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The Pro's & Cons of Research Sponsorship for Membership Organisations.

Updated: Nov 7, 2023

Should we get our research sponsored?
Will research sponsorship impact our independence or weaken our credibility?
Will including a third party limit our media exposure?

These are some of the most frequently asked questions we get asked by professionals working in membership organisations.

We work with membership organisations to help them plan, define and deliver research programmes and in particular help them to consider how they may generate income from their research and policy work without compromising the data, independence and credibility of the brand, product and content.

Whether research should be sponsored depends on the specific intention, context, subject matter and purpose of the research.

Firstly, not all research projects are right or appropriate for sponsorship. For instance, internal facing research or long duration, academic projects do not typically lend themselves to commercial partnerships. Shorter timeframe, external facing, hot topics, industry or public facing research is often right-fit opportunity for sponsors.

Recent research sponsorships we have developed include: Voice of Small Business Index for the FSB in partnership with Google. Health and Wellbeing at Work Survey for CIPD in partnership with Simplyhealth. IWFM's Sustainability Survey in partnership with Inenco. Ai Research for the Chartered Institute of Internal Auditors in partnership with Auditboard. We are extremely through and experienced in the scoping, proposition development and negotiation of research partnership for membership organistions.

There are both advantages and potential drawbacks to sponsoring research projects run by membership organisations:

Advantages of research sponsorship:

  1. Financial Support: Sponsorship can provide necessary funding to conduct research, which may involve costs such as equipment, materials, participant compensation, and data analysis.

  2. Access to Resources: Sponsors can offer access to specialized resources, facilities, know-how and expertise that might not be available to researchers otherwise.

  3. Validation and Credibility: Sponsorship from reputable organisations can enhance the credibility and validity of the research findings, especially if the sponsor has a recognised expertise in the field and a reputable brand.

  4. Collaborative Opportunities: Sponsors may facilitate collaboration between researchers, allowing for interdisciplinary work or bringing together experts from different institutions.

  5. Real-world Impact: Sponsored research might have a higher likelihood of being applied to real-world problems, as sponsors may be interested in practical applications of the findings.

  6. Extended Reach: A sponsor often brings wider channels, route to wider audiences than your original sample and/or report distribution size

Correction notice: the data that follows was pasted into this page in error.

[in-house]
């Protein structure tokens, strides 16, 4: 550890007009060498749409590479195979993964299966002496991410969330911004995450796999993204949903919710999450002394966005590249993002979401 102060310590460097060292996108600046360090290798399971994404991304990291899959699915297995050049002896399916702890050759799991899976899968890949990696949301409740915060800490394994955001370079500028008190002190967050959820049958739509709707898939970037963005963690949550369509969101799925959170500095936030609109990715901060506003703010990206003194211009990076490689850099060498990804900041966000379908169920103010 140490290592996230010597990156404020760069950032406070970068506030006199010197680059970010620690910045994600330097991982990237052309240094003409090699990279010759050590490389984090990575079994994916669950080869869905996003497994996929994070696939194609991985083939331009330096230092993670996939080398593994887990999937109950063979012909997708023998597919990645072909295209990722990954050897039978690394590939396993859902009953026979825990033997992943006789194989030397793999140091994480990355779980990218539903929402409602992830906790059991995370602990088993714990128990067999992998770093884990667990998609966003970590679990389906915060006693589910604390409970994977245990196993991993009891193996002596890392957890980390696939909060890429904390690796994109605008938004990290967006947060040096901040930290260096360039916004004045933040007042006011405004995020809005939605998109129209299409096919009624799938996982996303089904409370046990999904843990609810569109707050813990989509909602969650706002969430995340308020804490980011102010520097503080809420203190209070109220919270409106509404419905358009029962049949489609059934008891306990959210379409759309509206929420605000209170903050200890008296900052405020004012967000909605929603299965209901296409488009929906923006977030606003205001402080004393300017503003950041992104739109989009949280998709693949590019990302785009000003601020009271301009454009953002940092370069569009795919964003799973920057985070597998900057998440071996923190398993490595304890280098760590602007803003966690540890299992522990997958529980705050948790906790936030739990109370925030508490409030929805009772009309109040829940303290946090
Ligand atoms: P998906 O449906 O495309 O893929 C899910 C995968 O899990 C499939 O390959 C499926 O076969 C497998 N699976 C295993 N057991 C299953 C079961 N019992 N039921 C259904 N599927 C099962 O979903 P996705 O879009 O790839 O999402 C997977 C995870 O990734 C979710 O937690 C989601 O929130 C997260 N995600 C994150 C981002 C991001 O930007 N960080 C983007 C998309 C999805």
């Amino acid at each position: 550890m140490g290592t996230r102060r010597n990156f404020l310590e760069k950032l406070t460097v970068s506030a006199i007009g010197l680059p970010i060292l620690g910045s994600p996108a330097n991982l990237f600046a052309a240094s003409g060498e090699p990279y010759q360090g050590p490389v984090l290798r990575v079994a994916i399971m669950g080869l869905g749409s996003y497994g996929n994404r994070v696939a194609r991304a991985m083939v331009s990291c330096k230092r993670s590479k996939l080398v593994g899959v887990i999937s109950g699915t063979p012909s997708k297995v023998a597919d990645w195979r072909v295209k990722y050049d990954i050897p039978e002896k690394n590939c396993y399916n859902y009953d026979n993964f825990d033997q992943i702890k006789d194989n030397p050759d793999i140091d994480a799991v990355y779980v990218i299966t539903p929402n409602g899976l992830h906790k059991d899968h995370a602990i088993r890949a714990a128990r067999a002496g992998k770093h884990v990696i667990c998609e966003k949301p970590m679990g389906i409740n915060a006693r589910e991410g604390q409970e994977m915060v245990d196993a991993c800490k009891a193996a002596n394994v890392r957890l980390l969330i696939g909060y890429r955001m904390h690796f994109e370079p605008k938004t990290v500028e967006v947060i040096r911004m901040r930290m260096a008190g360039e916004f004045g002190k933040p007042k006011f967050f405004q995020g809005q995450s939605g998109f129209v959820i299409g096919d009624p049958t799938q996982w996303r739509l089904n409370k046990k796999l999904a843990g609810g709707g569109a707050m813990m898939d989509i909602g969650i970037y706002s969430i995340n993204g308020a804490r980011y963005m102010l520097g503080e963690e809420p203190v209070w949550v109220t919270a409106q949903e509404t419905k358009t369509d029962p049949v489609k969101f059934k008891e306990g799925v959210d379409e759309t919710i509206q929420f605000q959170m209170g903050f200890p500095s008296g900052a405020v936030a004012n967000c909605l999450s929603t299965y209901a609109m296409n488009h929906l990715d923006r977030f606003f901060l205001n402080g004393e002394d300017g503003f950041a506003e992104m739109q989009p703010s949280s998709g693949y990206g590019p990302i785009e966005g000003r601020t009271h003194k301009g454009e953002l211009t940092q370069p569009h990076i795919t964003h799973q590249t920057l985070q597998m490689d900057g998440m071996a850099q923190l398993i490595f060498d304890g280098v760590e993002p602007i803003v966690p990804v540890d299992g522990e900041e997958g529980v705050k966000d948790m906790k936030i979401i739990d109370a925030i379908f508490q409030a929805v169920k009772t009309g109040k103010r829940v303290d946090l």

7. Incentives: A sponsor often can provide incentives in the form of cash, products, services that can be used as an incentive to attract respondents.

  8. Case Studies: Sponsors often have access to strong current case study organisations that can be introduced to bring the data/results to life in the research report.

Potential concerns of research sponsorship


  1. Biased Results: There is a potential for bias if the sponsor has a vested interest in a particular outcome. This can compromise the integrity and objectivity of the research. In this instance we always ensure that the independent membership organisation is the lead on the project and has the final sign off and right to veto results.

  2. Limited Autonomy: Researchers might have to adhere to certain guidelines or limitations imposed by the sponsor, which could limit their autonomy and creativity. In this instance firm sponsorship agreements are put in place before any sponsorship activity takes place.

  3. Conflicts of Interest: Financial or other conflicts of interest might arise, impacting the researchers' ability to make impartial decisions.

  4. Loss of Academic Freedom: Sponsorship could potentially lead to a perception of compromised academic freedom, where researchers feel pressured to produce results that align with the sponsor's interests.

  5. Ethical Concerns: In some cases, the source of funding or the nature of the research might raise ethical concerns or public skepticism.

We always work with clients to ensure that tight contracts relating to IP, data, licencing, use of outputs, branding, media and voice are in place to ensure the integrity, independence, and ethical conduct of the research.

These safeguards can include transparency in disclosing funding sources, clear agreements between researchers and sponsors outlining expectations and limitations, and a commitment to publish findings regardless of the results.

Ultimately, the decision to sponsor independent research should always be carefully considered based on the potential benefits, risks, and ethical considerations involved.

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